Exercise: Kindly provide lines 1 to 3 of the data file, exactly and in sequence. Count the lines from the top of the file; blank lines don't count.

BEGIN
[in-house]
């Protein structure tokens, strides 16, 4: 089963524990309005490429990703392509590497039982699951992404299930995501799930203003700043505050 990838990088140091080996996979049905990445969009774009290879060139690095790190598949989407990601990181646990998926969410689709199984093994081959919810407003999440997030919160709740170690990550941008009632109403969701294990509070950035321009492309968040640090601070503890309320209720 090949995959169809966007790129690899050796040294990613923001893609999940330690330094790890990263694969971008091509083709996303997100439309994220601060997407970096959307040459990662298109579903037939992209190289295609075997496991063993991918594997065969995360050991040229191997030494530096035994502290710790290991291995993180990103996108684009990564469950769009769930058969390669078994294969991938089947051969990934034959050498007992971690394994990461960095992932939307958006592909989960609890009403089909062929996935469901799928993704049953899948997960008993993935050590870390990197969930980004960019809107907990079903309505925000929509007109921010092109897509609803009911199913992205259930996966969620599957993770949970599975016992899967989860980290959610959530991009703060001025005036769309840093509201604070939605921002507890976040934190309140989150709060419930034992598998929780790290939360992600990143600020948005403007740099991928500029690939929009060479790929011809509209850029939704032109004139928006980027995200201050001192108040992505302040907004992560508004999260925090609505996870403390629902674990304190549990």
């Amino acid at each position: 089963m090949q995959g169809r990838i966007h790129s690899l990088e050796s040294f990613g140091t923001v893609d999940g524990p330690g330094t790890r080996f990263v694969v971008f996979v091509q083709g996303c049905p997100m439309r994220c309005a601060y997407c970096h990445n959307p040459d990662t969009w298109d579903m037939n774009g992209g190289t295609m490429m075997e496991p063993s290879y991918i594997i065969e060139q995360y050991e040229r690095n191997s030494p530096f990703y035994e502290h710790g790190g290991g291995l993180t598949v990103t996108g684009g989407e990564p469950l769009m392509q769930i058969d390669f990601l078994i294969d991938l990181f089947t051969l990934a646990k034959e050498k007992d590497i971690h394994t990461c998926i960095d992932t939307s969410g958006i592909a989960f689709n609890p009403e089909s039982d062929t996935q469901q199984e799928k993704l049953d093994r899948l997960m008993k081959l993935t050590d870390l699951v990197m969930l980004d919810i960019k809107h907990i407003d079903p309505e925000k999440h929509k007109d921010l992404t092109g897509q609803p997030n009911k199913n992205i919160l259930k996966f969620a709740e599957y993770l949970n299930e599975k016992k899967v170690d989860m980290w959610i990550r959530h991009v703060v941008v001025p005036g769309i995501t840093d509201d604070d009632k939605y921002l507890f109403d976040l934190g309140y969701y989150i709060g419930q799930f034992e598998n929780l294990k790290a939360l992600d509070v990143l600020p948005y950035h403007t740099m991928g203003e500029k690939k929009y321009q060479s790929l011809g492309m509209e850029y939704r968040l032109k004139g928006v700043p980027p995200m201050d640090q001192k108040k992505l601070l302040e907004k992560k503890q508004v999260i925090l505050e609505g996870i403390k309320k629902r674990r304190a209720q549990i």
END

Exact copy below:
[in-house]
């Protein structure tokens, strides 16, 4: 089963524990309005490429990703392509590497039982699951992404299930995501799930203003700043505050 990838990088140091080996996979049905990445969009774009290879060139690095790190598949989407990601990181646990998926969410689709199984093994081959919810407003999440997030919160709740170690990550941008009632109403969701294990509070950035321009492309968040640090601070503890309320209720 090949995959169809966007790129690899050796040294990613923001893609999940330690330094790890990263694969971008091509083709996303997100439309994220601060997407970096959307040459990662298109579903037939992209190289295609075997496991063993991918594997065969995360050991040229191997030494530096035994502290710790290991291995993180990103996108684009990564469950769009769930058969390669078994294969991938089947051969990934034959050498007992971690394994990461960095992932939307958006592909989960609890009403089909062929996935469901799928993704049953899948997960008993993935050590870390990197969930980004960019809107907990079903309505925000929509007109921010092109897509609803009911199913992205259930996966969620599957993770949970599975016992899967989860980290959610959530991009703060001025005036769309840093509201604070939605921002507890976040934190309140989150709060419930034992598998929780790290939360992600990143600020948005403007740099991928500029690939929009060479790929011809509209850029939704032109004139928006980027995200201050001192108040992505302040907004992560508004999260925090609505996870403390629902674990304190549990």
């Amino acid at each position: 089963m090949q995959g169809r990838i966007h790129s690899l990088e050796s040294f990613g140091t923001v893609d999940g524990p330690g330094t790890r080996f990263v694969v971008f996979v091509q083709g996303c049905p997100m439309r994220c309005a601060y997407c970096h990445n959307p040459d990662t969009w298109d579903m037939n774009g992209g190289t295609m490429m075997e496991p063993s290879y991918i594997i065969e060139q995360y050991e040229r690095n191997s030494p530096f990703y035994e502290h710790g790190g290991g291995l993180t598949v990103t996108g684009g989407e990564p469950l769009m392509q769930i058969d390669f990601l078994i294969d991938l990181f089947t051969l990934a646990k034959e050498k007992d590497i971690h394994t990461c998926i960095d992932t939307s969410g958006i592909a989960f689709n609890p009403e089909s039982d062929t996935q469901q199984e799928k993704l049953d093994r899948l997960m008993k081959l993935t050590d870390l699951v990197m969930l980004d919810i960019k809107h907990i407003d079903p309505e925000k999440h929509k007109d921010l992404t092109g897509q609803p997030n009911k199913n992205i919160l259930k996966f969620a709740e599957y993770l949970n299930e599975k016992k899967v170690d989860m980290w959610i990550r959530h991009v703060v941008v001025p005036g769309i995501t840093d509201d604070d009632k939605y921002l507890f109403d976040l934190g309140y969701y989150i709060g419930q799930f034992e598998n929780l294990k790290a939360l992600d509070v990143l600020p948005y950035h403007t740099m991928g203003e500029k690939k929009y321009q060479s790929l011809g492309m509209e850029y939704r968040l032109k004139g928006v700043p980027p995200m201050d640090q001192k108040k992505l601070l302040e907004k992560k503890q508004v999260i925090l505050e609505g996870i403390k309320k629902r674990r304190a209720q549990i």